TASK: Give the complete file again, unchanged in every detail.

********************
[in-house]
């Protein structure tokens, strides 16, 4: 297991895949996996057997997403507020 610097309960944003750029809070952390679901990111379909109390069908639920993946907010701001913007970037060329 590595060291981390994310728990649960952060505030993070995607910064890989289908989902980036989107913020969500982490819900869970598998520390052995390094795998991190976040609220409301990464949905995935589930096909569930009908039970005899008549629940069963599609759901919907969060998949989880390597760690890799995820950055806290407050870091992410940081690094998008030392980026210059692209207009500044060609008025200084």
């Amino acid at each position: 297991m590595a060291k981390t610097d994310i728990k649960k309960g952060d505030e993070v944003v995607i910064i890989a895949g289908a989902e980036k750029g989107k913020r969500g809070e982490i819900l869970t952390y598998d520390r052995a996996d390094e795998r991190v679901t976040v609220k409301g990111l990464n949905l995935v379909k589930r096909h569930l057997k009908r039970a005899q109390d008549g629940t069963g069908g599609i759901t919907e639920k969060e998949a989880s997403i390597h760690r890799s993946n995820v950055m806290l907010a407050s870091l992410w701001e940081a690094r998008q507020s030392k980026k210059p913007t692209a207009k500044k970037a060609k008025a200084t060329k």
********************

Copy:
[in-house]
């Protein structure tokens, strides 16, 4: 297991895949996996057997997403507020 610097309960944003750029809070952390679901990111379909109390069908639920993946907010701001913007970037060329 590595060291981390994310728990649960952060505030993070995607910064890989289908989902980036989107913020969500982490819900869970598998520390052995390094795998991190976040609220409301990464949905995935589930096909569930009908039970005899008549629940069963599609759901919907969060998949989880390597760690890799995820950055806290407050870091992410940081690094998008030392980026210059692209207009500044060609008025200084």
């Amino acid at each position: 297991m590595a060291k981390t610097d994310i728990k649960k309960g952060d505030e993070v944003v995607i910064i890989a895949g289908a989902e980036k750029g989107k913020r969500g809070e982490i819900l869970t952390y598998d520390r052995a996996d390094e795998r991190v679901t976040v609220k409301g990111l990464n949905l995935v379909k589930r096909h569930l057997k009908r039970a005899q109390d008549g629940t069963g069908g599609i759901t919907e639920k969060e998949a989880s997403i390597h760690r890799s993946n995820v950055m806290l907010a407050s870091l992410w701001e940081a690094r998008q507020s030392k980026k210059p913007t692209a207009k500044k970037a060609k008025a200084t060329k």